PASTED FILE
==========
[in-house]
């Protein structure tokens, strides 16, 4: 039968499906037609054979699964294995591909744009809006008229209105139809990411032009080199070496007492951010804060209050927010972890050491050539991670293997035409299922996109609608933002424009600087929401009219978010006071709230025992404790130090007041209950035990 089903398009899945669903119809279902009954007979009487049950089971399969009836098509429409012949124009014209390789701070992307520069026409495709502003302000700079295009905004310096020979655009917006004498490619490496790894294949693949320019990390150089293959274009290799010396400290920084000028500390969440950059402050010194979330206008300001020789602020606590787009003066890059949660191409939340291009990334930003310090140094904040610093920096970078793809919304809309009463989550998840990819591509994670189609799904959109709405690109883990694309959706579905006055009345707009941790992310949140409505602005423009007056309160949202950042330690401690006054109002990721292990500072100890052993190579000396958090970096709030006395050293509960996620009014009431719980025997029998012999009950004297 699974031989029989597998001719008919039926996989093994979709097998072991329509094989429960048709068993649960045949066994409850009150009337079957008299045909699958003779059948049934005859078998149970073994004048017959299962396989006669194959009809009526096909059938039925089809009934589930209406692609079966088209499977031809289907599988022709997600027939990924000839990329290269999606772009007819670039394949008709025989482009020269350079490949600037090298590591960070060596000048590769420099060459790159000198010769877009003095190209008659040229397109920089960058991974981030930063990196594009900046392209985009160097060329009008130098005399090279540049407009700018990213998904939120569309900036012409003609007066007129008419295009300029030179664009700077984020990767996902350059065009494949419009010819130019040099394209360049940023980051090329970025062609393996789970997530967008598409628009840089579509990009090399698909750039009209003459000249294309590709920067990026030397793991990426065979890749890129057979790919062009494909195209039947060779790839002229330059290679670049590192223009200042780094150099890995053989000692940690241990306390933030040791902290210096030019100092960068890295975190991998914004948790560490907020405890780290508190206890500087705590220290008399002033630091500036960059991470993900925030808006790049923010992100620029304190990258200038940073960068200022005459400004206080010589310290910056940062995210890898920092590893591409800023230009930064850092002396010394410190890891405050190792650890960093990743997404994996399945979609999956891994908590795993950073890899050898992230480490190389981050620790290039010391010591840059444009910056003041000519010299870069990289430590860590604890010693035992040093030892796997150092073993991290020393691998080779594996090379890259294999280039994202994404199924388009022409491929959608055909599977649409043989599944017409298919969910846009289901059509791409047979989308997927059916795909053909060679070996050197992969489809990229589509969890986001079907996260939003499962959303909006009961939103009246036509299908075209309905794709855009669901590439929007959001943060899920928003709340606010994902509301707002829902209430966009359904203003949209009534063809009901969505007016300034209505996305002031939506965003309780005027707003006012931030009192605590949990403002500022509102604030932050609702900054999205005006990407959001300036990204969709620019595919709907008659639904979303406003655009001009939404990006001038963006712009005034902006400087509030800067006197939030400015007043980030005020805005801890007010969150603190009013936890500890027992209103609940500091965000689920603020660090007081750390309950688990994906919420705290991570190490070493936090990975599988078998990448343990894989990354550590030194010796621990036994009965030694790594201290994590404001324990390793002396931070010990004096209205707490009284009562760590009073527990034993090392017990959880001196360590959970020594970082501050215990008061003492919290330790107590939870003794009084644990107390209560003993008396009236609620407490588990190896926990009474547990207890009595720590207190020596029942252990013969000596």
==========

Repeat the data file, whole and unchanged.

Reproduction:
[in-house]
């Protein structure tokens, strides 16, 4: 039968499906037609054979699964294995591909744009809006008229209105139809990411032009080199070496007492951010804060209050927010972890050491050539991670293997035409299922996109609608933002424009600087929401009219978010006071709230025992404790130090007041209950035990 089903398009899945669903119809279902009954007979009487049950089971399969009836098509429409012949124009014209390789701070992307520069026409495709502003302000700079295009905004310096020979655009917006004498490619490496790894294949693949320019990390150089293959274009290799010396400290920084000028500390969440950059402050010194979330206008300001020789602020606590787009003066890059949660191409939340291009990334930003310090140094904040610093920096970078793809919304809309009463989550998840990819591509994670189609799904959109709405690109883990694309959706579905006055009345707009941790992310949140409505602005423009007056309160949202950042330690401690006054109002990721292990500072100890052993190579000396958090970096709030006395050293509960996620009014009431719980025997029998012999009950004297 699974031989029989597998001719008919039926996989093994979709097998072991329509094989429960048709068993649960045949066994409850009150009337079957008299045909699958003779059948049934005859078998149970073994004048017959299962396989006669194959009809009526096909059938039925089809009934589930209406692609079966088209499977031809289907599988022709997600027939990924000839990329290269999606772009007819670039394949008709025989482009020269350079490949600037090298590591960070060596000048590769420099060459790159000198010769877009003095190209008659040229397109920089960058991974981030930063990196594009900046392209985009160097060329009008130098005399090279540049407009700018990213998904939120569309900036012409003609007066007129008419295009300029030179664009700077984020990767996902350059065009494949419009010819130019040099394209360049940023980051090329970025062609393996789970997530967008598409628009840089579509990009090399698909750039009209003459000249294309590709920067990026030397793991990426065979890749890129057979790919062009494909195209039947060779790839002229330059290679670049590192223009200042780094150099890995053989000692940690241990306390933030040791902290210096030019100092960068890295975190991998914004948790560490907020405890780290508190206890500087705590220290008399002033630091500036960059991470993900925030808006790049923010992100620029304190990258200038940073960068200022005459400004206080010589310290910056940062995210890898920092590893591409800023230009930064850092002396010394410190890891405050190792650890960093990743997404994996399945979609999956891994908590795993950073890899050898992230480490190389981050620790290039010391010591840059444009910056003041000519010299870069990289430590860590604890010693035992040093030892796997150092073993991290020393691998080779594996090379890259294999280039994202994404199924388009022409491929959608055909599977649409043989599944017409298919969910846009289901059509791409047979989308997927059916795909053909060679070996050197992969489809990229589509969890986001079907996260939003499962959303909006009961939103009246036509299908075209309905794709855009669901590439929007959001943060899920928003709340606010994902509301707002829902209430966009359904203003949209009534063809009901969505007016300034209505996305002031939506965003309780005027707003006012931030009192605590949990403002500022509102604030932050609702900054999205005006990407959001300036990204969709620019595919709907008659639904979303406003655009001009939404990006001038963006712009005034902006400087509030800067006197939030400015007043980030005020805005801890007010969150603190009013936890500890027992209103609940500091965000689920603020660090007081750390309950688990994906919420705290991570190490070493936090990975599988078998990448343990894989990354550590030194010796621990036994009965030694790594201290994590404001324990390793002396931070010990004096209205707490009284009562760590009073527990034993090392017990959880001196360590959970020594970082501050215990008061003492919290330790107590939870003794009084644990107390209560003993008396009236609620407490588990190896926990009474547990207890009595720590207190020596029942252990013969000596």